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They Call Me Chief: Warriors on Ice (2001). Written and directed by Don Marks. 46 mins.
Chiefs (2002). Directed by Daniel Junge. 87 mins.
The Challenge in Old Crow (2006). Directed by Georges Payrastre. 55 mins.
Nigaanibatowaad: Front Runners (2007). Based on the play by Laura Robinson. 47 mins.

Canada is currently engaged in a five-year Truth and Reconciliation process linked to the federal government’s earlier endorsement of Indian residential schools, which damaged the fabric of Aboriginal community life by removing children from their families until the last school closed in 1996. In this process, both former residential students and workers “speak their truth” about experiences they had in the residential schools, so that healing can occur and reconciliation move forward. Stories by Aboriginal athletes about their experiences in North American sport similarly enable their ”truths” to be heard and then integrated into the ways we know sport so that it can become a more inclusive and nurturing activity for all citizens. These four movies serve that purpose, filling out our accounts of sport from the perspectives of Native athletes and individuals. [End Page 309]

Three of the films are done in documentary style, while the fourth film, Front Runners, fits more within the docudrama genre—it is the remaking of a play into a film, based on true events. Each film makes clear that to understand sport for Aboriginal participants one must recognize the cultural context surrounding the event. That context is, at times, solely Aboriginal, but most often incorporates a relationship between Aboriginal and non-Aboriginal peoples and cultures. Too often that relationship includes racism and stereotypes, but occasionally, we learn, sport can be the activity that unites a community otherwise divided by racial tensions.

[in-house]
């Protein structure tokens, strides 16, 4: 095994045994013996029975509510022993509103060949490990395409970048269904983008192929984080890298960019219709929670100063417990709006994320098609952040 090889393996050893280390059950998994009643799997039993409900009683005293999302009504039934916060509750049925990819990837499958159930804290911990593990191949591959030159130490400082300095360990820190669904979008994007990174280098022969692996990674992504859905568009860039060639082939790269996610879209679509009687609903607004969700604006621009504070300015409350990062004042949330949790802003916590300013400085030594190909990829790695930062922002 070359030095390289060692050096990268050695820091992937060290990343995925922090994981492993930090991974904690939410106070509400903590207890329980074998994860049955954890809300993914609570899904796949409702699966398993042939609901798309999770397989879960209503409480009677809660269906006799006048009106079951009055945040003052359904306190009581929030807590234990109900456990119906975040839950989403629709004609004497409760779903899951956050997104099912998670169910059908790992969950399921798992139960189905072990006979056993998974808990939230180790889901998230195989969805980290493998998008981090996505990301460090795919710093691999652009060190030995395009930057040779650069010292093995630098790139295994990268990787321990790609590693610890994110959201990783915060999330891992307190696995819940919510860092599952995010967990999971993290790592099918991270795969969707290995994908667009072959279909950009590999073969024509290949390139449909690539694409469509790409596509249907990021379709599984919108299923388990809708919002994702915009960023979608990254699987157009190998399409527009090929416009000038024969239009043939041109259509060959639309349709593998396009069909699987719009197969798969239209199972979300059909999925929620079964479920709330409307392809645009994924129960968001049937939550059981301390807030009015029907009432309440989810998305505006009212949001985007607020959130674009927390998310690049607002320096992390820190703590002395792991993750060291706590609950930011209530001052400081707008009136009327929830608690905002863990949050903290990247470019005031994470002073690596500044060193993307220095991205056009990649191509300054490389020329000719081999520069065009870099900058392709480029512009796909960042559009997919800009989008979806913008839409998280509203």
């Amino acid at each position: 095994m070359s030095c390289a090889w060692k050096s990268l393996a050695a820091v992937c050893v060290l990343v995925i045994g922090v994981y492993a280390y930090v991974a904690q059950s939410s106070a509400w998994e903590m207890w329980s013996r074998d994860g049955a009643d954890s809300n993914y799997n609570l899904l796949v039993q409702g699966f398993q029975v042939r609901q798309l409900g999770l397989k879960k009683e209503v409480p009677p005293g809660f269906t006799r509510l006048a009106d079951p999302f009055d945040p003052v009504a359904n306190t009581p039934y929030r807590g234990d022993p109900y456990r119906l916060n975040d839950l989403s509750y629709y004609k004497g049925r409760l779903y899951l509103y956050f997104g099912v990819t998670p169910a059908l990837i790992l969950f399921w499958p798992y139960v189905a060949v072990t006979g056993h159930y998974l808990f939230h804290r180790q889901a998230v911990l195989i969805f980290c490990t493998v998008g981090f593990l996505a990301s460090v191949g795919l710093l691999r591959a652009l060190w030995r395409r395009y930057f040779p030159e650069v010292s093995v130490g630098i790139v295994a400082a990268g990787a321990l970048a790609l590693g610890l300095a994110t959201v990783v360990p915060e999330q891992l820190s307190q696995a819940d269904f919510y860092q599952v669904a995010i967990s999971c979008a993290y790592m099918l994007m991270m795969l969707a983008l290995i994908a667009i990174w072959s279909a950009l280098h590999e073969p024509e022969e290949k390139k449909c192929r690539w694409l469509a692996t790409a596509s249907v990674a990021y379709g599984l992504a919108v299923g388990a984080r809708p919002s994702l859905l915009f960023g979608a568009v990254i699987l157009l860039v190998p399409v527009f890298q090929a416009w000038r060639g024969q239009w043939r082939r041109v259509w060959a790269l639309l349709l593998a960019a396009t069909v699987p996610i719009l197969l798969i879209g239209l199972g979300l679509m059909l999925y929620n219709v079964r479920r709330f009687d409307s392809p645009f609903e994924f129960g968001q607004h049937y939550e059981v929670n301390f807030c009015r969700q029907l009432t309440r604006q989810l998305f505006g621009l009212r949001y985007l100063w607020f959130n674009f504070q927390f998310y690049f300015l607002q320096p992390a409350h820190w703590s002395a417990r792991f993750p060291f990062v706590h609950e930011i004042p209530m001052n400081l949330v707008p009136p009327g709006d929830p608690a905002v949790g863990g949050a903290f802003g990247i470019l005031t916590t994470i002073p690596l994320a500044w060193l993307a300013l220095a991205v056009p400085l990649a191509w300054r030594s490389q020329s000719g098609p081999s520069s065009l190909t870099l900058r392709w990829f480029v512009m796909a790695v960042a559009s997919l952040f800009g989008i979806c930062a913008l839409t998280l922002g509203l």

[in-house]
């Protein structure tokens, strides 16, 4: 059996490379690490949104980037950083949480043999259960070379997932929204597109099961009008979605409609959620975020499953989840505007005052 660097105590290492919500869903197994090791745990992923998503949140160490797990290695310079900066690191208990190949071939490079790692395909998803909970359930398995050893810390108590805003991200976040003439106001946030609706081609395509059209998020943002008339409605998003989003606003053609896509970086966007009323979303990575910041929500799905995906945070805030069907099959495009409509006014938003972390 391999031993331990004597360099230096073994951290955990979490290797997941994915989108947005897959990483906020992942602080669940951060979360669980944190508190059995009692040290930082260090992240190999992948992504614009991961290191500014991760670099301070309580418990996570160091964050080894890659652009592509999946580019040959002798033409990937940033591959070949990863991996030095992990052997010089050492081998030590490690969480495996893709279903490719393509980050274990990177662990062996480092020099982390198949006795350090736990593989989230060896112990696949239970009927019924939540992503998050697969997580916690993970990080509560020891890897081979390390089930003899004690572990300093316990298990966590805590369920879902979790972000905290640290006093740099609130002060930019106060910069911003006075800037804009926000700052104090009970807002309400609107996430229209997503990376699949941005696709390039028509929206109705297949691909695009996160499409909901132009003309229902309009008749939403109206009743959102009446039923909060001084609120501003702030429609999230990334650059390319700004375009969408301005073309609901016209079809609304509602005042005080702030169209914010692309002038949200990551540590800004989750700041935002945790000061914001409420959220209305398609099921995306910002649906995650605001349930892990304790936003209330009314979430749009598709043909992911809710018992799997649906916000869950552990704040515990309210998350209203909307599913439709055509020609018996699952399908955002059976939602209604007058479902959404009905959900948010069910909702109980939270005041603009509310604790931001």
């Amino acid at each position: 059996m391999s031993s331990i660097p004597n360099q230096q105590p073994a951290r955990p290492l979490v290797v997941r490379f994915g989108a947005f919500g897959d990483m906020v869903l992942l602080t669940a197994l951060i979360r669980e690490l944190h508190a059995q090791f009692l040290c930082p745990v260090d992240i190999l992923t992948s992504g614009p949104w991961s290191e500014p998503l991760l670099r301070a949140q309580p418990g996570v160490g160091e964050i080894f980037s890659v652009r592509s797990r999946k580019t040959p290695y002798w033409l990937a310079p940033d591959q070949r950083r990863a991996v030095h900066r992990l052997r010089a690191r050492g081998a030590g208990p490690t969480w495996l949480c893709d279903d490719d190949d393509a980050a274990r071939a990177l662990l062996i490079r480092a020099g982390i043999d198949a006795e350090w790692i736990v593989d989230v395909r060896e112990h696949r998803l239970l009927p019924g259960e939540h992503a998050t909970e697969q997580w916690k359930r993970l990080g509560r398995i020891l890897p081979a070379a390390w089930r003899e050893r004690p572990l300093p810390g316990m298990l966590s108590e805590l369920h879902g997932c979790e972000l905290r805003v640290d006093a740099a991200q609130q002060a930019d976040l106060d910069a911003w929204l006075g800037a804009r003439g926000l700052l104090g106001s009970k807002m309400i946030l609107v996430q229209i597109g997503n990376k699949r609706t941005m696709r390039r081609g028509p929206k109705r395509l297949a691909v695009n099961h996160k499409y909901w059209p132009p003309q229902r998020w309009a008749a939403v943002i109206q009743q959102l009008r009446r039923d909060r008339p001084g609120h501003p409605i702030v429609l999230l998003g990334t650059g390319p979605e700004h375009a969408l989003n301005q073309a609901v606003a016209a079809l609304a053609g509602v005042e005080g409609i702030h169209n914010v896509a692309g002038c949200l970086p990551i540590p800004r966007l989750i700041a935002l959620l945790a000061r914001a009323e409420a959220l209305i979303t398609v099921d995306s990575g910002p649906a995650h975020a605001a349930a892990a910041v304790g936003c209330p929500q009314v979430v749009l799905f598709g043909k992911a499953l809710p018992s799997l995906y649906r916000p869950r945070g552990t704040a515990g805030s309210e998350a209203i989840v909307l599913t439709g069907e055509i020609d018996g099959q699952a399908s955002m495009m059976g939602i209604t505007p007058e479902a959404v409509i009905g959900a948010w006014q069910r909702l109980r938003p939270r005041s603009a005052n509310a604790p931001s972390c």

They Call Me Chief: Warriors on Ice (2001) explores the experiences of professional Aboriginal hockey players, beginning with Fred Sasakamoose in 1955. This film would be particularly relevant to a hockey-savvy audience, since they will know the players but likely not details about their Aboriginal heritage. The players’ stories detail the EuroAmerican cultural context of professional hockey, with its emphasis on travel, accessible alcohol, and drugs, and ongoing racist taunts and stereotypes. One easily seen example of this is the “Chief” nickname, assigned to many of the Aboriginal hockey players. So while hockey culture is unsafe to a degree for all players (as documented elsewhere effectively by Laura Robinson and others), Aboriginal players with close cultural ties to their home communities face additional challenges as well as ongoing racist experiences, helping to explain both why there are few Aboriginal players, and why those who are there may choose to remain invisible. The first of many promising practices emerges in this film, however. Some National Hockey League players of Aboriginal heritage have actively supported those who came after them with player development camps and all-Aboriginal hockey tournaments, and teams have been created so that the players are able to benefit from the support of their peers. And, in Las Pas, Manitoba, integrated hockey brings together an otherwise fractured community.

Chiefs (2002), the second film documentary, uses basketball, as the DVD’s promotional material claims, “to explore what it means to grow up Native American at the turn of 21st century.” This award-winning film (best documentary at the Tribeca Film Festival) follows over two seasons a very successful high school (population 160) Shoshone and Northern Arapaho basketball team on the Wind River Indian Reservation in Wyoming. It chronicles the team’s fortunes along with the ups and downs of the various players. This film resonates particularly well with an American audience—both because it focuses on high school basketball in Wyoming and because it addresses an American Indian reservation context. The strengths emerging through sport for the athletes and community members are many: great pride in the success of their teams and athletes, a cultural context for basketball that includes coaching by previous community players, use of a sweat at the start of the season, images of playing like a family as opposed to “teamwork,” and a game day experience that includes frybread at the event as well as drumming at the game...

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